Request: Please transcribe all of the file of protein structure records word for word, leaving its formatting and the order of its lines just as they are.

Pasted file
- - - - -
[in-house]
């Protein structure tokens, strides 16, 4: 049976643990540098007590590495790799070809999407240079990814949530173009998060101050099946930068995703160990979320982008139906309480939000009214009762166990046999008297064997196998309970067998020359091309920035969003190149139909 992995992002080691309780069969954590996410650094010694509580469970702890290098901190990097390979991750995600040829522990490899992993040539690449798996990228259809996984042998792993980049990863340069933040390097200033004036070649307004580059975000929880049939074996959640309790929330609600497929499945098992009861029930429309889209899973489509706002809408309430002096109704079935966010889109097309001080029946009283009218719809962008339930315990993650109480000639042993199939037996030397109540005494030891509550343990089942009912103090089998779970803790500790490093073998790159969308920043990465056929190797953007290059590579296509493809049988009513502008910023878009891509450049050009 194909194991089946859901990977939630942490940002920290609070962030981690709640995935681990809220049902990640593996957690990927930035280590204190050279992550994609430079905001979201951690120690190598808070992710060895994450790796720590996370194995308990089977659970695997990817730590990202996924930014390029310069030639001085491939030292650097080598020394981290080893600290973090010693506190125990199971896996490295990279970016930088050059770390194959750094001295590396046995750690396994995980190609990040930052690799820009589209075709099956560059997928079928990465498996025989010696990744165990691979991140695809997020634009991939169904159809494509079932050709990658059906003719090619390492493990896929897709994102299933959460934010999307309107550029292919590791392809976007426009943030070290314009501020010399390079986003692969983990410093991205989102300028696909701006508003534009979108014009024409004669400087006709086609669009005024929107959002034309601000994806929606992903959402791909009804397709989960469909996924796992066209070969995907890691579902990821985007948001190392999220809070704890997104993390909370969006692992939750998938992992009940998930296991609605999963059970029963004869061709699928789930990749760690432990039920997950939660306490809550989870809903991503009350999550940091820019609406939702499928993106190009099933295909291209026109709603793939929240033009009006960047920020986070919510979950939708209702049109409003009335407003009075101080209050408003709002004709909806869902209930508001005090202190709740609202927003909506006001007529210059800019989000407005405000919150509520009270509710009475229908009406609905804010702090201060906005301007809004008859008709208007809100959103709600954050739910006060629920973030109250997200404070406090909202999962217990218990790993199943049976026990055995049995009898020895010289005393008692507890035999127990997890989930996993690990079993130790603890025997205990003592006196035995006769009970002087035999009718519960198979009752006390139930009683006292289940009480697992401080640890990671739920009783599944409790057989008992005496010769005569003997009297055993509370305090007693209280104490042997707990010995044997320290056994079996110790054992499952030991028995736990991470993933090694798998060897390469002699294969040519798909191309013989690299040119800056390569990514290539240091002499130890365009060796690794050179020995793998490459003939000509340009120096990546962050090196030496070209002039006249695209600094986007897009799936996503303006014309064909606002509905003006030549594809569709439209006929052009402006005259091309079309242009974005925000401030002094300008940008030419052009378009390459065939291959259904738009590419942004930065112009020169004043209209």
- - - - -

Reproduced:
[in-house]
């Protein structure tokens, strides 16, 4: 049976643990540098007590590495790799070809999407240079990814949530173009998060101050099946930068995703160990979320982008139906309480939000009214009762166990046999008297064997196998309970067998020359091309920035969003190149139909 992995992002080691309780069969954590996410650094010694509580469970702890290098901190990097390979991750995600040829522990490899992993040539690449798996990228259809996984042998792993980049990863340069933040390097200033004036070649307004580059975000929880049939074996959640309790929330609600497929499945098992009861029930429309889209899973489509706002809408309430002096109704079935966010889109097309001080029946009283009218719809962008339930315990993650109480000639042993199939037996030397109540005494030891509550343990089942009912103090089998779970803790500790490093073998790159969308920043990465056929190797953007290059590579296509493809049988009513502008910023878009891509450049050009 194909194991089946859901990977939630942490940002920290609070962030981690709640995935681990809220049902990640593996957690990927930035280590204190050279992550994609430079905001979201951690120690190598808070992710060895994450790796720590996370194995308990089977659970695997990817730590990202996924930014390029310069030639001085491939030292650097080598020394981290080893600290973090010693506190125990199971896996490295990279970016930088050059770390194959750094001295590396046995750690396994995980190609990040930052690799820009589209075709099956560059997928079928990465498996025989010696990744165990691979991140695809997020634009991939169904159809494509079932050709990658059906003719090619390492493990896929897709994102299933959460934010999307309107550029292919590791392809976007426009943030070290314009501020010399390079986003692969983990410093991205989102300028696909701006508003534009979108014009024409004669400087006709086609669009005024929107959002034309601000994806929606992903959402791909009804397709989960469909996924796992066209070969995907890691579902990821985007948001190392999220809070704890997104993390909370969006692992939750998938992992009940998930296991609605999963059970029963004869061709699928789930990749760690432990039920997950939660306490809550989870809903991503009350999550940091820019609406939702499928993106190009099933295909291209026109709603793939929240033009009006960047920020986070919510979950939708209702049109409003009335407003009075101080209050408003709002004709909806869902209930508001005090202190709740609202927003909506006001007529210059800019989000407005405000919150509520009270509710009475229908009406609905804010702090201060906005301007809004008859008709208007809100959103709600954050739910006060629920973030109250997200404070406090909202999962217990218990790993199943049976026990055995049995009898020895010289005393008692507890035999127990997890989930996993690990079993130790603890025997205990003592006196035995006769009970002087035999009718519960198979009752006390139930009683006292289940009480697992401080640890990671739920009783599944409790057989008992005496010769005569003997009297055993509370305090007693209280104490042997707990010995044997320290056994079996110790054992499952030991028995736990991470993933090694798998060897390469002699294969040519798909191309013989690299040119800056390569990514290539240091002499130890365009060796690794050179020995793998490459003939000509340009120096990546962050090196030496070209002039006249695209600094986007897009799936996503303006014309064909606002509905003006030549594809569709439209006929052009402006005259091309079309242009974005925000401030002094300008940008030419052009378009390459065939291959259904738009590419942004930065112009020169004043209209």